Richardson: Making Toledo a ‘City of Murals’Written by Rachel Richardson | | email@example.com
In 1984, the Mayor of Philadelphia allocated $6 million of the City budget to battle their graffiti problem. He created a mural program to engage and provide an outlet to graffiti artists and an alternative to vandalism. 30 years later, Philadelphia is known as “The City of Murals” and the Philadelphia Mural Arts Program has grown into an organization responsible for facilitating programs in restorative justice, health and wellness, and has created over 3000 murals. It is a household name and its community impact is immeasurable. And, Philadelphia doesn’t have a graffiti problem anymore.
In Toledo, the problem is not graffiti. Though we do have our share. A much bigger problem, and cause for a certain sense of hopelessness on neighborhood streets, is the fact that buildings sit empty and decay. Entire blocks of central city neighborhoods have houses with broken or boarded windows. Lots where houses used to sit are now empty, gathering litter. Another thing that is happening is that community organizing groups are gathering in those neighborhoods and doing real hard work to identify areas where they can affect change. Area organizations like United Way and TMACOG are working alongside people who live in the neighborhoods to offer resources and partnerships. Residents are taking ownership of the community and encouraging others to join in.
Grassroots activism is making change on the everyday human level. One of the tools that neighborhoods employ is public art, not only to beautify, but to create an activity to gather around and contribute to. Murals have proven effective to battle blight, boost neighborhood revitalization, and encourage economic development. The process of designing and completing a mural encourages volunteerism and resource sharing. The best part is, once a mural is completed, its work has just begun.
In 2010 Art Corner Toledo (ACT) was founded with a mission to promote Toledo as a city full of socially conscious artists and activists by coordinating murals. It naturally grew into a community organizing agency focusing on neighborhood revitalization and economic development. After the first mural was painted on Jackson Street in what is now Manos Garden but at that time was a forgotten lot, it became obvious that by installing murals on walls in blighted neighborhoods; destinations and cultural sites would emerge and attract people.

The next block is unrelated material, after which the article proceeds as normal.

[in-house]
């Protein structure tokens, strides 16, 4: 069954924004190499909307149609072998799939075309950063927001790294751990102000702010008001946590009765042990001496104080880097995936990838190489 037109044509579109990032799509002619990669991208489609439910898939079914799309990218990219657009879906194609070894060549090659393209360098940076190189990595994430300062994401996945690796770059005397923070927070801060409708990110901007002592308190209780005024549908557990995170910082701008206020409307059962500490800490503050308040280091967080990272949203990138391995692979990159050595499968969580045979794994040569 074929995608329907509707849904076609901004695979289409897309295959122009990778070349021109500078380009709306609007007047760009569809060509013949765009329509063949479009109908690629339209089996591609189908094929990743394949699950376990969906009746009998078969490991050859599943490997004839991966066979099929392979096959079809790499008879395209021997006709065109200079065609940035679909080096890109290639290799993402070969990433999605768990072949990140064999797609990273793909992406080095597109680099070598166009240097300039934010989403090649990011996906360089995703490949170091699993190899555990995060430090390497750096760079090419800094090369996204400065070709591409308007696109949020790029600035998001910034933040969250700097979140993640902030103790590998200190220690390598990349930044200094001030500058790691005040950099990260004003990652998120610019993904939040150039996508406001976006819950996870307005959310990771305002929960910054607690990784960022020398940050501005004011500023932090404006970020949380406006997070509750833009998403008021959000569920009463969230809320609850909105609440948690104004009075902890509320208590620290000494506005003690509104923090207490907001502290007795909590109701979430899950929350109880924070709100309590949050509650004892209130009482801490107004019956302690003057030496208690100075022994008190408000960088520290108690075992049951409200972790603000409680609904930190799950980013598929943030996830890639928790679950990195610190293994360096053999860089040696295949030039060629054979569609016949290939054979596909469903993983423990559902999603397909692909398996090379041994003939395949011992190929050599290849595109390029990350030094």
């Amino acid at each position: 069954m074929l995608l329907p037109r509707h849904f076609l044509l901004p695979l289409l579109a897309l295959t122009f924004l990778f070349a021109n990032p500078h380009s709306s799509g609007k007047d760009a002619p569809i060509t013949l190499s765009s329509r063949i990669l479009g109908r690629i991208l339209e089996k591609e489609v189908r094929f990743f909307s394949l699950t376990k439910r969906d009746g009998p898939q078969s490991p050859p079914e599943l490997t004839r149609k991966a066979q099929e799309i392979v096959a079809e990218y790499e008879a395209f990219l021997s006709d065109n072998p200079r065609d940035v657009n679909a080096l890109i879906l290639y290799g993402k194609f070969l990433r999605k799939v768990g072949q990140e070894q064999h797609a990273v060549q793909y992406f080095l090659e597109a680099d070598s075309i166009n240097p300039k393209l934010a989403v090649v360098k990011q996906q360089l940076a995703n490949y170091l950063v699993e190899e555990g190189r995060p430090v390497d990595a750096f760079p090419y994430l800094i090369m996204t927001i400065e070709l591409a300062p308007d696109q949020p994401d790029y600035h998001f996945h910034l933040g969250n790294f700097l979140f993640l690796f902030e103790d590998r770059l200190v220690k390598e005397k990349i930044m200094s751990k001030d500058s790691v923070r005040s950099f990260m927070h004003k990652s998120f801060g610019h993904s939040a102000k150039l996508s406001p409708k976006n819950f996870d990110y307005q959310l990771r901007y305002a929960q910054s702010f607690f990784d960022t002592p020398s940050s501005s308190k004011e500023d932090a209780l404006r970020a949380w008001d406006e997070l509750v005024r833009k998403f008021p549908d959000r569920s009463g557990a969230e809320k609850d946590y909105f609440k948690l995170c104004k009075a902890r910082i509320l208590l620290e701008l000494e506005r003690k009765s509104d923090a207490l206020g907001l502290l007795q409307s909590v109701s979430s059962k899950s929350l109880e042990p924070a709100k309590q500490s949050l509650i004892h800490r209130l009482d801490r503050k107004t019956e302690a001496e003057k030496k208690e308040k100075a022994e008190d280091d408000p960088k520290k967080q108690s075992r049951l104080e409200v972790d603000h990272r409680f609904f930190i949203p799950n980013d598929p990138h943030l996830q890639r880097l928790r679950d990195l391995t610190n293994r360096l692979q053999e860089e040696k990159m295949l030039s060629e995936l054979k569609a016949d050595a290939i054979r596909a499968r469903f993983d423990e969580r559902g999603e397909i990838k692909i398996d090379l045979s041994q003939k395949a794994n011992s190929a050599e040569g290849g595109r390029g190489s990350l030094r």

Positive attention would be paid to parts of Toledo’s central city that were lacking in public or private investment. In the wake of every ACT mural, an empty lot or a building has been developed. In some cases, photos of these murals have received National and International attention, putting Toledo on the map as a city that embraces public art and is culturally rich.
To date, ACT has facilitated six murals with an overall budget of less than $10,000. Early time and work were volunteered by local professional artists and a coordinator. Materials were either donated or money was raised through community support. Small businesses in UpTown were particularly generous. In the fall of 2013, artists and the coordinator were paid for their work for the first time through contracts and stipends. In order for this program to see sustained success and continue its impact, it needs a steady stream of funding and partnership from the City as well as the County and private corporations and institutions that are willing to invest in the community. The program creates jobs for artists and project managers; stimulating the local economy and reinforcing the already growing creative industry, making Toledo an attractive city to visitors, potential investors, and creative minded imports. Cities across the country and the world are taking part in the mural movement and are watching as it heals the people in communities as well as the buildings and neighborhoods where they live. Toledo has begun to see these same results and can only succeed further with more public and private investment.
Corporate sponsors like Home Depot and ProMedica are already on board. Matching public money with corporate is a crucial aspect of the plan. Understandably, taxpayers have concerns about the idea of public funding for murals. But, given the chance to prove it works, they will see the benefit soon that other cities have shown with similar models. Not to mention the fact that the proposed $15,000 from the City budget would result in less than a penny per year expenditure split between our $284,000 neighbors. Just as Independent Advocates insists that it’s our responsibility to stop domestic violence, ACT suggests that it is our responsibility to invest in our neighborhoods.